First Nation issues must remain a priority

    VANCOUVER, May 13 /CNW/ - The re-election of the Liberals to a third term
in government is good news for the British Columbia treaty process, according
to the BC Treaty Commission.
    "The momentum we have gained in treaty negotiations over the past two
years can be built upon given the priority the Liberal government has placed
on First Nation issues," said Chief Commissioner Sophie Pierre of the BC
Treaty Commission." The economic benefits that can be achieved through
treaties are essential to the overall economic recovery and to the future well
being of our province."
    Through its actions, the BC government, under the leadership of Premier
Gordon Campbell, has demonstrated a commitment to advance relationships with
First Nations both inside and outside the treaty process, said Pierre.
    The Treaty Commission expects the BC government to give First Nation
issues and treaty negotiations a high priority now that the election is over.
One of the immediate challenges for the provincial government will be
explaining to British Columbians how the proposed recognition and
reconciliation act can help progress in treaty negotiations.
    "We look forward to consulting with the parties on how to harmonize the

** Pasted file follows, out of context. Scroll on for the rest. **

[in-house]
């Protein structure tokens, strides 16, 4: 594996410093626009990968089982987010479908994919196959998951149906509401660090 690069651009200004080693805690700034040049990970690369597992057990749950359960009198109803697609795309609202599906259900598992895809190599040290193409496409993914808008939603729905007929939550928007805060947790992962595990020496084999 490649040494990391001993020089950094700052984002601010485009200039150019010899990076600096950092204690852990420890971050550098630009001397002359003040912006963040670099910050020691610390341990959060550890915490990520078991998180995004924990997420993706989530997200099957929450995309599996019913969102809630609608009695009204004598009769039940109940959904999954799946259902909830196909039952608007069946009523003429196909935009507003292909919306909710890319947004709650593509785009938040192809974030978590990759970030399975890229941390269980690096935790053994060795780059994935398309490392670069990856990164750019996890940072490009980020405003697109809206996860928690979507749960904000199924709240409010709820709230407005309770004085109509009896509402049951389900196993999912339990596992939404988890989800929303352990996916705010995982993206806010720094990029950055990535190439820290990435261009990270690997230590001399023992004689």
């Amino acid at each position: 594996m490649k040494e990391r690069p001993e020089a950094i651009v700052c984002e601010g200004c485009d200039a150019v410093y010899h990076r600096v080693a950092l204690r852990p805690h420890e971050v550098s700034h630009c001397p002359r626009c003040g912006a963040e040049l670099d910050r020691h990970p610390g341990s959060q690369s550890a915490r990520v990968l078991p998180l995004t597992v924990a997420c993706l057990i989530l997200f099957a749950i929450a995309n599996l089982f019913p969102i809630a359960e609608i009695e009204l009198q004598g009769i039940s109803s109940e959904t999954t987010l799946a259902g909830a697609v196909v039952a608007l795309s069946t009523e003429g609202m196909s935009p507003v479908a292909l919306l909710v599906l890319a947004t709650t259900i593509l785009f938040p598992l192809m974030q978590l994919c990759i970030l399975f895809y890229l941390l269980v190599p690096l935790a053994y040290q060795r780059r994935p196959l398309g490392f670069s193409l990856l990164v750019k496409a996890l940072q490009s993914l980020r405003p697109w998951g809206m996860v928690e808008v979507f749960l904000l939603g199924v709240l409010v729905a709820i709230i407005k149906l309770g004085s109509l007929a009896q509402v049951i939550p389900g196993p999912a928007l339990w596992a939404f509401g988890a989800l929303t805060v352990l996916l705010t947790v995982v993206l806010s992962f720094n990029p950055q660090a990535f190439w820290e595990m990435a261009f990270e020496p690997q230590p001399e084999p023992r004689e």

potential of the recognition act with the treaty process and make sure the
hard work of the parties at the negotiation tables is maintained and
supported," said Pierre.
    Several First Nations are close to concluding final agreements, including
In-SHUCK-ch Nation, Sliammon First Nation, Yale First Nation and Yekooche
    Nine First Nations are moving to conclude agreements in principle
including K'omoks First Nation, Namgis Nation, Nazko First Nation, Northern
Shuswap Treaty Society, Oweekeno Nation, Te'Mexw First Nation, Tla-o-qui-aht
First Nation, and two of the Tsimshian First Nations.
    Other First Nations are taking a close look at the two completed treaties
- Tsawwassen First Nation and Maa-nulth First Nations - with a view to moving

    About the BC Treaty Commission

    The Treaty Commission is the independent body responsible for overseeing
treaty negotiations among the governments of Canada, BC and First Nations in
BC. It has three roles: facilitation, funding, and public information and
    Established in 1992, the Treaty Commission and six-stage treaty process
are designed to advance treaty negotiations. The Treaty Commission comprises a
provincial appointee, a federal appointee, two First Nations Summit appointees
and a chief commissioner chosen by agreement of all three parties. For more
information about the BC Treaty Commission, please visit

For further information:

For further information: Brian Mitchell, Communications Manager, (604)
482-9215 or cellular (604) 788-5190,

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